How do you feel you have been treated by the medical system? Explain.
Well, urgh, part of me really doesn’t want to answer this because I have so much respect for the NHS and it’s employees. For the care and compassion they provide in an increasingly difficult environment.
But when you mix the medical profession with some chronic illnesses you come up against issues. ME is one of these conditions. As I have mentioned in previous blog posts there is a lot of people that disbelieve the exsitance of ME, sadly many of such people work within the NHS.
ME is recognised by the World Health Organisation (WHO) as a neurological condition and has been since the 1960’s, there are also NICE guidelines on how to treat it. Thus, you would think that all medical professionals would take it seriously, but sadly this appears not to be true.
I have been told that my condition is “all in my head”, I have been treated like I was going mad until I was actually convinced I was. I have been told my other doctors that my condition “does not exist”and that I’m silly. I have been denied treatment and various referrals because it’s “just ME” or it’s “just Fibro”. My life has been made more difficult both physically and emotionally because of other people’s inability to empathise, understand or, it seems believe and follow the findings and guidance of their profession.
That said other GP’s have been amazing, pushed through referrals, put up with me in tears at appointment, got me the help I needed and have written amazing letters that have helped me get the support I have in place. There are two particular GP’s that have been there for me every step of the way, including during my pregnancy with Wildchild and I cannot fault them.
The nurses and consultants I have seen in my time have been kind, compassionate, empathic and have really wanted to genuinely help me. They have listened to everything I have had to say and taking me completely seriously, coming up with plans to help me as best they can. They have improved various parts of my chronic collection to the point where they are bearable and manageable. They’ve provided me with water, held my hand as I’ve cried and sat with me when I needed someone.
When I was hospitalised when pregnant with Wildchild, the midwives and ob-gyn doctors took note of my ME care plan and put me in a side room, with dim lights and tried not to bother me when it wasn’t necessary. Also, knowing that long term hospitalisation would likely cause me more harm than good they arranged for me to go home, and visit the hospital daily for monitoring and tests. Obviously not ideal but much better for my health than a prolonged inpatient stay. Community midwives came to my home when I was too unwell to attend clinics, visiting me at my parents home when I had to stay with them during the day. Without question, without argument.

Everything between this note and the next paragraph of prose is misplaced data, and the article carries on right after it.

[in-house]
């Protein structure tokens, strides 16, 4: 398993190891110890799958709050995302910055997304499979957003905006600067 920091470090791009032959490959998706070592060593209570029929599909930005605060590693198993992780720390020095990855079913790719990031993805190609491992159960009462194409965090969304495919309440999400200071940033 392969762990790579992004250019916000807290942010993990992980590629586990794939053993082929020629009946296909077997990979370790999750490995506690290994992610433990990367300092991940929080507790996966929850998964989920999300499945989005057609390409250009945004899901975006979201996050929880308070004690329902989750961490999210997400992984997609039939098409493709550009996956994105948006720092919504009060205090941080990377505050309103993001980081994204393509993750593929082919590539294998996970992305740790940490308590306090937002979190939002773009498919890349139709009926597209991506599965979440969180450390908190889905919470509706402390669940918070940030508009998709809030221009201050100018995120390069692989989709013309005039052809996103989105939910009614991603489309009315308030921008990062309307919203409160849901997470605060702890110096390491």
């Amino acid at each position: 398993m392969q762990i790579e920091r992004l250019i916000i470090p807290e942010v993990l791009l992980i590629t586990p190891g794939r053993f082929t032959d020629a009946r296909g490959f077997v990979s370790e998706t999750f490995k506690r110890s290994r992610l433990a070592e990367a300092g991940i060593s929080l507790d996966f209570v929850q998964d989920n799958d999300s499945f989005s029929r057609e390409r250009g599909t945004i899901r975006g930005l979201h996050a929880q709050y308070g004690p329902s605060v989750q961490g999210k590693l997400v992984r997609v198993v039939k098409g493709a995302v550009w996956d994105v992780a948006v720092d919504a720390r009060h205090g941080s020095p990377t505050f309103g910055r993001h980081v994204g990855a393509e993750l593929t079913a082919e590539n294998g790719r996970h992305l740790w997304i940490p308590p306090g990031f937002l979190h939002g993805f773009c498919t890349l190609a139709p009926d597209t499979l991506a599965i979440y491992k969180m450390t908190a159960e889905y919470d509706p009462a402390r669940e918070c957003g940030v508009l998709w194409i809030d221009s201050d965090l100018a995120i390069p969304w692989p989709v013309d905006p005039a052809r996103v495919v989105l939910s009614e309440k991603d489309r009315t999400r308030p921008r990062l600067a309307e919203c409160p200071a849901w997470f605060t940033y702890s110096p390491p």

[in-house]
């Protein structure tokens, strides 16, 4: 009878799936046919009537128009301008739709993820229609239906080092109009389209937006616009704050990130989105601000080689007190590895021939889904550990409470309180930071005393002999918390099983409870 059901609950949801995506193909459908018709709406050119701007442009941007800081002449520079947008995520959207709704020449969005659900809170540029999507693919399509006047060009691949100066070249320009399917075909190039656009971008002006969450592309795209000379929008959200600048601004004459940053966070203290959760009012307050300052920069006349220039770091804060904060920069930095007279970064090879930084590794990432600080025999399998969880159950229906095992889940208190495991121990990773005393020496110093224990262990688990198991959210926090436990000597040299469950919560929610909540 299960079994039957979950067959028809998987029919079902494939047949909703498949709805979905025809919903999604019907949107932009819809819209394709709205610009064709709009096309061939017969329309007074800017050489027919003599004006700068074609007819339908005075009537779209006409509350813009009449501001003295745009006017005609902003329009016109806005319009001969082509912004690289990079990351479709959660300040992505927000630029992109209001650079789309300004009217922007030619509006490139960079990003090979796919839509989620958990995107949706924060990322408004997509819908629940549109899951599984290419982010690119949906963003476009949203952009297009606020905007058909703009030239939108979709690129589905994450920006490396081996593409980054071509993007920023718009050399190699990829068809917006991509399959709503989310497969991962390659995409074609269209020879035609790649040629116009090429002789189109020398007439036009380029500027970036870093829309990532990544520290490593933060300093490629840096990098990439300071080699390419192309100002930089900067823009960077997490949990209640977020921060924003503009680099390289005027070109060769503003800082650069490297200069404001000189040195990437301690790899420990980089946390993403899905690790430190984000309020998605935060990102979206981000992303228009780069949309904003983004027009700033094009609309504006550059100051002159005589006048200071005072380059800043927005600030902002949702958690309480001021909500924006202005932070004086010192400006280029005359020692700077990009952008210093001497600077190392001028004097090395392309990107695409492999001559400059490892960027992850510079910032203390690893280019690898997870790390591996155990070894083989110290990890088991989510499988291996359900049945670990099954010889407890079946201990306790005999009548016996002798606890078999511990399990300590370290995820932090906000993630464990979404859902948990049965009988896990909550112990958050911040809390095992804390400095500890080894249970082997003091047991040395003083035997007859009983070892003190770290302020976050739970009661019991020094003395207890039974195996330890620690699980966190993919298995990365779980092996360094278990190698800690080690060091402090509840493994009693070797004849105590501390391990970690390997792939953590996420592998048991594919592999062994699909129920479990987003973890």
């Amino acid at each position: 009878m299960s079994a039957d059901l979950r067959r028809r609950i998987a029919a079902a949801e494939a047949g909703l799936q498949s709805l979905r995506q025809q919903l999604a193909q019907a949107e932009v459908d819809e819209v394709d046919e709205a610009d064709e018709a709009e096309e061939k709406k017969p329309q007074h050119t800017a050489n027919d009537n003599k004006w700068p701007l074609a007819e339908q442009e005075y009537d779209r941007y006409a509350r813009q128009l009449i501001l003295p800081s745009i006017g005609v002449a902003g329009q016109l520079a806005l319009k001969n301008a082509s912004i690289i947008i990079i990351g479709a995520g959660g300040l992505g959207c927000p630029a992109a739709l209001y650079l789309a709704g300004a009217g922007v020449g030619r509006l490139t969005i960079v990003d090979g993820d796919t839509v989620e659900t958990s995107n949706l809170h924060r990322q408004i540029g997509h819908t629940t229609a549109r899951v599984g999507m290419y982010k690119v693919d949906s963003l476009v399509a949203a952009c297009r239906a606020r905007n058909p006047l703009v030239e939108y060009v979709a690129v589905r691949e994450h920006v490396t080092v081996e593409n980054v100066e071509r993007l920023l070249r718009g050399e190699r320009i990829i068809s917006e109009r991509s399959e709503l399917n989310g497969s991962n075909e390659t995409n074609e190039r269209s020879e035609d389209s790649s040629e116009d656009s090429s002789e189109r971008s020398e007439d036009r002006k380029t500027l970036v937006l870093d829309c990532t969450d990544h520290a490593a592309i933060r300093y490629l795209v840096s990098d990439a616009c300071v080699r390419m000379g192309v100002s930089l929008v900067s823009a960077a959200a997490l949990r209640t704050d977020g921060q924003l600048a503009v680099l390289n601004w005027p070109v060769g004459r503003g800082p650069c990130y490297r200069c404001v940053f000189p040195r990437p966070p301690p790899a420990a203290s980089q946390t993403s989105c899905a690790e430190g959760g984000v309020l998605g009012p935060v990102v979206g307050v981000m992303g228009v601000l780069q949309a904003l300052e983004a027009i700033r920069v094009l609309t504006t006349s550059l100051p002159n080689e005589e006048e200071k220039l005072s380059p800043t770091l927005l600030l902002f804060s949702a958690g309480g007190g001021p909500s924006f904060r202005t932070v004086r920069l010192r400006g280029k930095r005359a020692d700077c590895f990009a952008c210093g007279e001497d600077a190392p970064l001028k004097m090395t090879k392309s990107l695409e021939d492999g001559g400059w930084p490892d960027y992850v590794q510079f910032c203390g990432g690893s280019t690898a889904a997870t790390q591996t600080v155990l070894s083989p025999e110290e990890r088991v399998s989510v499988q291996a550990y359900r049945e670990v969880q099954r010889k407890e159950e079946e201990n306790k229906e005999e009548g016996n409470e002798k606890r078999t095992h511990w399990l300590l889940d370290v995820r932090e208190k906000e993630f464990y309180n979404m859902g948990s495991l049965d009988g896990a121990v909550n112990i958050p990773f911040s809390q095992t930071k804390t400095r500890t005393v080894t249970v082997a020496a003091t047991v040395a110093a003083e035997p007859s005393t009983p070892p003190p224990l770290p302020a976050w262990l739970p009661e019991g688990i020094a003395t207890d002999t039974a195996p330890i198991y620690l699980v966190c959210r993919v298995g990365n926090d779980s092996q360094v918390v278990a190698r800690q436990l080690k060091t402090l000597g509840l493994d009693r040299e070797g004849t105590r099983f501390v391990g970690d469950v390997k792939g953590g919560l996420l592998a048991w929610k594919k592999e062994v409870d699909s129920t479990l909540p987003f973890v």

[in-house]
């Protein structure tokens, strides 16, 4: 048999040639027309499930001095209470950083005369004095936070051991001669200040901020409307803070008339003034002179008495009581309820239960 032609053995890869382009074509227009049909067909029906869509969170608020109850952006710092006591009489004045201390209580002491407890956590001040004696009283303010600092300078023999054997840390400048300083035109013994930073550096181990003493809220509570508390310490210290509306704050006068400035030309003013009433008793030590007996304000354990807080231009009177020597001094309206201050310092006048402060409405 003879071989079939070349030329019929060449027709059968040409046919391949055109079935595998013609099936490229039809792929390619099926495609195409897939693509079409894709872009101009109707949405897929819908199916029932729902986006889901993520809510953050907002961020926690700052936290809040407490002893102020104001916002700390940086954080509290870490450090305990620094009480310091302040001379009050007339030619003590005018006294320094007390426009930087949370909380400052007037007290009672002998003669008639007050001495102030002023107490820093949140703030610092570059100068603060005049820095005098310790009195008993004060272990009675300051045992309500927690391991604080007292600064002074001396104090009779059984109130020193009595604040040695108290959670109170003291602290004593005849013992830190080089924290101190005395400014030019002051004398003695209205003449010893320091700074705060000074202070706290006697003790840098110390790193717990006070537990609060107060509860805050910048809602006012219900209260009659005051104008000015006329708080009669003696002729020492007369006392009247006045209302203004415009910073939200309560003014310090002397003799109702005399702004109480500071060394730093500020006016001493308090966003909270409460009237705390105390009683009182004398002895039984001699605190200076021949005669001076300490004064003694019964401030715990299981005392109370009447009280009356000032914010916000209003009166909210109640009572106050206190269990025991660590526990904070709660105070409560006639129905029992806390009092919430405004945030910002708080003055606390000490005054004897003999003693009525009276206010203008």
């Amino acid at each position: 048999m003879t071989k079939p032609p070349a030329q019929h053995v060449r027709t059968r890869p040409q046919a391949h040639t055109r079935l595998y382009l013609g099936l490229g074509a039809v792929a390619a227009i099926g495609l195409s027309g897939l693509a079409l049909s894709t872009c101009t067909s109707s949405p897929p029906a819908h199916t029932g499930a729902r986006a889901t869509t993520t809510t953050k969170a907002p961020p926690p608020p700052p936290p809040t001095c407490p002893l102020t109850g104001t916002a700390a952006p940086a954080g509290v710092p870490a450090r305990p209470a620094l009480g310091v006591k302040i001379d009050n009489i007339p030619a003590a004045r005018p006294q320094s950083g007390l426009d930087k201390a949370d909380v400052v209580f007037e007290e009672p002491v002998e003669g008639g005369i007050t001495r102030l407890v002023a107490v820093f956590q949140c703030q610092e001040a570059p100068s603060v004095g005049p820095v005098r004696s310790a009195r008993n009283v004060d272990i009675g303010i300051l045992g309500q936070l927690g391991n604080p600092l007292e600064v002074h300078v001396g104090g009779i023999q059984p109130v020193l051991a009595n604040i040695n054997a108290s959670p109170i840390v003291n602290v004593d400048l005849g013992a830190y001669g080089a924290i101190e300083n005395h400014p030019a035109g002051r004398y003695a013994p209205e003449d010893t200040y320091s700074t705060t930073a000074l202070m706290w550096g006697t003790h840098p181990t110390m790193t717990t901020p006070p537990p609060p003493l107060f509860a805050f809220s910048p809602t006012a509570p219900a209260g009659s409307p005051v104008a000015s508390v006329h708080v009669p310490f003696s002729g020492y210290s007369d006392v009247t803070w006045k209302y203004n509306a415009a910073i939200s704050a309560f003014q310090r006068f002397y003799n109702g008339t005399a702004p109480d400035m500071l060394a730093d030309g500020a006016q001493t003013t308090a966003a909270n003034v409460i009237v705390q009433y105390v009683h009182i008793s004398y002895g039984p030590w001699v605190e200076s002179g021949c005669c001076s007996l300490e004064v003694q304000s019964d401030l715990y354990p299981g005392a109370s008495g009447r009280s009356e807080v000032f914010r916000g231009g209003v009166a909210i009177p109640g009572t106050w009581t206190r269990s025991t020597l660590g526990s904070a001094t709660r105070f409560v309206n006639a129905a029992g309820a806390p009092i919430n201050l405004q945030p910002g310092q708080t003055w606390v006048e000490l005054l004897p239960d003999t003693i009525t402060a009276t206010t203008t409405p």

When I have had to visit A&E (Emergency Room for those Americans reading) they have always been amazing kind. You see, a few of my conditions, when viewed together often trigger their protocols for things like sepsis and cardiac problems. I go in when this happens as one day, the likelihood is that one of this things might happen and I will miss it, putting it down to existing conditions. They work on the principle of “better safe than sorry” and I’ve been told multiple times they would rather see me and it be one of my chronic collection acting up than not see me and it be something else. I will regularly sit there and apologise to everyone I see, telling them that I’m sorry for wasting their time. They always smile and inform me that I’m not.
For example, my last A&E visit was last year, when I was two days away from going on holiday. I suffer from recurring infections for which I always have emergency antibiotics to start taking if certain symptoms arise. This particular time I had about half of my normal symptoms but was going away so I phoned 111 for their advice. Of course I ticked all their boxes for A&E and because of the impending holiday I went. Apologising the entire time, as usual. They took me in, triaged me immediately, took an ECG and sent me to ACU and took bloods. A doctor came and after a chat with me (with me still apologising) decided that although my readings were abnormal in the general scheme of things that were normal for me, if I had an infection. They sent me home and told me to take the antibiotics. But they understood and were happy I came in and get checked over.
So, overall, my experiences with the medical profession have been positive. The majority of doctors have treated me well and all the nurses, consultants and midwives I have been amazing. The problem is the negative experiences I have had have been hard hitting and made a huge impact on my experiences through my illnesses. I am also nervous about seeing new doctors and new consultants. I’m always anxious they will be another professional to add to my “don’t see” list.
Anyway, the point is, I would never dream of being negative about the NHS. It has its problems right now but the NHS itself is not to blame. The people that work within it do so out of a genuine love of helping people and caring for people. I would be much sicker if it was not for the NHS it is amazing system that needs to be invested in, understood and appreciated. It needs to be loved and cared for, and saved. I am so completely thankful that I have access to healthcare that doesn’t cost me a fortune. Where I don’t have to suffer just because I am poor. The NHS is the most amazing healthcare system in the world. Fight for it.
“The NHS will last as long as there are folk with the faith to fight for it” – Nye Bevan